Don’t Be Scared Off If the Artist Is Already Too Expensive for You; Have a Strategy
If you can’t afford a work you like, keep an eye on the artist. His or her work may show up elsewhere, says New York collector Emily Rubin, who owns small works by Tom Otterness, among other artists.
Other experts advise that, if money is a concern, don’t make your first art purchase at a live auction, where bidding fever can kick in, and where estimates already reflect secondary-market prices.
Look to Museums for Clues
One of the most buzzed-about public art installations of recent years (or at least outdoor-art installations) currently sits atop the Metropolitan Museum of Art: Transitional Object (Psycho Barn) by Cornelia Parker. Her recreation of the spooky film set from the 1960 Hitchcock movie prompts London’s Alan Cristea, of the gallery that bears his name, to suggest works by the artist. Her 2015 print series, “one day this glass will break,” in small editions of 15, cost about $3,700 apiece.
As the West Coast scene becomes more influential in the art world, so does its history.
Senior advises collectors to bet on Bruce Conner. “An iconic figure and influential artist on the West Coast and beyond, he’ll be the subject of a traveling retrospective” organized by SFMoMA and opening at the Museum of Modern Art in July, she says.
While Conner’s drawings can easily reach $50,000 his "#100" prints series, published by the artist in 1971 and “relating to the felt-tip drawings he was making at the time,” are “very accessibly priced.”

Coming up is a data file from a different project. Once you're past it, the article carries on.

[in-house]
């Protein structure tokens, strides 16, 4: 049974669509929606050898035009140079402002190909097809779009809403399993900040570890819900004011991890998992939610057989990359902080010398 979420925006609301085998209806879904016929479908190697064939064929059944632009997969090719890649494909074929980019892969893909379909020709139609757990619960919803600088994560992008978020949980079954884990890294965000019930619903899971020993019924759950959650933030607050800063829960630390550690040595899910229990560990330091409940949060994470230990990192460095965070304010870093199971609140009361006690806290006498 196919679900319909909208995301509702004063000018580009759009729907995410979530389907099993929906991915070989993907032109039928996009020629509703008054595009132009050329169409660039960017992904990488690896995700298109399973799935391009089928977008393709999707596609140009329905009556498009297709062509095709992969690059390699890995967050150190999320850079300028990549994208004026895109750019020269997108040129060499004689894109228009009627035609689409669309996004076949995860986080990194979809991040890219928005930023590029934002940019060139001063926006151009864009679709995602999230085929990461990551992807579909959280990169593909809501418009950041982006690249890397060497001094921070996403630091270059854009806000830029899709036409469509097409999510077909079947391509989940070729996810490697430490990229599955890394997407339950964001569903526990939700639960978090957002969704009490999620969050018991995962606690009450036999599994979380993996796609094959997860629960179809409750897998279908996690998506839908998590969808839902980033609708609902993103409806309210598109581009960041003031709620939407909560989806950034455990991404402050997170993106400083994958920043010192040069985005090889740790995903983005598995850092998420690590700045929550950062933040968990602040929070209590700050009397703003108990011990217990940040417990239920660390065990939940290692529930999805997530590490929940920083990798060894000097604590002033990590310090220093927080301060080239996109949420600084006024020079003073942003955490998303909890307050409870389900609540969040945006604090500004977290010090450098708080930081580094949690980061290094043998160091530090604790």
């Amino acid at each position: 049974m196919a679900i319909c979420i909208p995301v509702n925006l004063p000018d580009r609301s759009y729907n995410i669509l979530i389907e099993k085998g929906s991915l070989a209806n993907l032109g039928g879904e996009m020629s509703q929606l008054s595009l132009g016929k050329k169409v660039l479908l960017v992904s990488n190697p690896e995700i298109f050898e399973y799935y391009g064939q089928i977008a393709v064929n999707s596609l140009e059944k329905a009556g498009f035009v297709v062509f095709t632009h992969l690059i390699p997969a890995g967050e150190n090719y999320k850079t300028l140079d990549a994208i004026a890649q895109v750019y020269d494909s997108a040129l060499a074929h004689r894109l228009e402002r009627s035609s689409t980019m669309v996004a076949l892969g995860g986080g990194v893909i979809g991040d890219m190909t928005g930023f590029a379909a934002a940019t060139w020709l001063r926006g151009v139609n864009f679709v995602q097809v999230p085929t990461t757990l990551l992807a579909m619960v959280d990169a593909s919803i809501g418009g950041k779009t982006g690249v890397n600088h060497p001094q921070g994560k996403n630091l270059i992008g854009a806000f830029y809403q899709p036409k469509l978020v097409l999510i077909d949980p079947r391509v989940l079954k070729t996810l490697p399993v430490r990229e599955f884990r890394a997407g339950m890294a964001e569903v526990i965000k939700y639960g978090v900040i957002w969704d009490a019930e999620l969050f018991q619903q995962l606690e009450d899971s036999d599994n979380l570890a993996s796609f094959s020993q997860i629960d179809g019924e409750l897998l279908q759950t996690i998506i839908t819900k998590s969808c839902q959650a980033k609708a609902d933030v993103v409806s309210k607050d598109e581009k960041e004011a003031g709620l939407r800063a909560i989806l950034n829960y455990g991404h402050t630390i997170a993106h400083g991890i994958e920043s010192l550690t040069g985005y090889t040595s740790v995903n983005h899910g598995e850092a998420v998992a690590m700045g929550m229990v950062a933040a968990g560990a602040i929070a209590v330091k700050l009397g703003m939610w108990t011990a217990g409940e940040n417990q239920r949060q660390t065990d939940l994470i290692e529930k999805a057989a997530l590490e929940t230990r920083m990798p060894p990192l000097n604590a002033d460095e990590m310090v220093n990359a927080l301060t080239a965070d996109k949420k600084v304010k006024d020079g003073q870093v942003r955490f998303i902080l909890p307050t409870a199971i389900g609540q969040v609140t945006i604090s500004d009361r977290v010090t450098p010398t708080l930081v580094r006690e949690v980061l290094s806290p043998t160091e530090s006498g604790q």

Buy Work by Artists Trying to Say Something Timely and Important—Especially If Important People Are Listening
Art with passion and politics is rarely dismissed as decorative. Barack Obama collects work by Glenn Ligon. Why not you?
“Glenn Ligon’s paintings, drawings, prints and sculpture explore cultural and social identity and draw freely from literary and pop-cultural sources,” notes Betsy Senior, founder and director of New York veteran print shop Shopmaker and Senior.
The pick: His text-based etchings. “Phrases are repeated until eventually dissipating into obscurity. Smudged and broken type interferes with legibility, suggesting the viewer’s liberal and intellectual struggle to read the [text] and understand its implications.”
Find 20th-Century Artists Likely to Remain in the Art History Books, and Buy Their Current or Late Works
Late works are almost always cheaper than ones done in what is considered to be the artist’s prime, sometimes for good reason. The artist may be repeating his or her own ideas, or producing work with less skill and energy.
But once an artist is firmly in the canon, scholars start looking at the whole career, and late works by Picasso, Matisse, and de Kooning are now embraced.
Finally: Do Your Research If You Want to Find Deals
Findlay, the director of Acquavella Gallery, is experienced in selling eight-figure art but reels off a host of “cheap” works he found when he was researching his upcoming book on collecting art, including "small paper sculptures by Isama Noguchi and Polaroids by Tina Barney for under $100; sculpture by Rebecca Warren and good prints by Max Ernst, Jean Dubuffet, and John Baldessari in the $250-$1,000 range.”
There were “under $5,000, small paintings by Ray Parker, Christo collages, and multiples by Jean Arp; under $10,000, a unique wall relief sculpture from 1969 by Gerald Laing, granite sculpture by Brazilian Iran do Espiritu Santo, and photographs by Jim Naughton, paintings by Jules Olitski, and Leon Golub. Obviously you are not going to get large major works but you can get good examples, not atypical.”
He concludes that, even without a lot of money, “You can collect art.”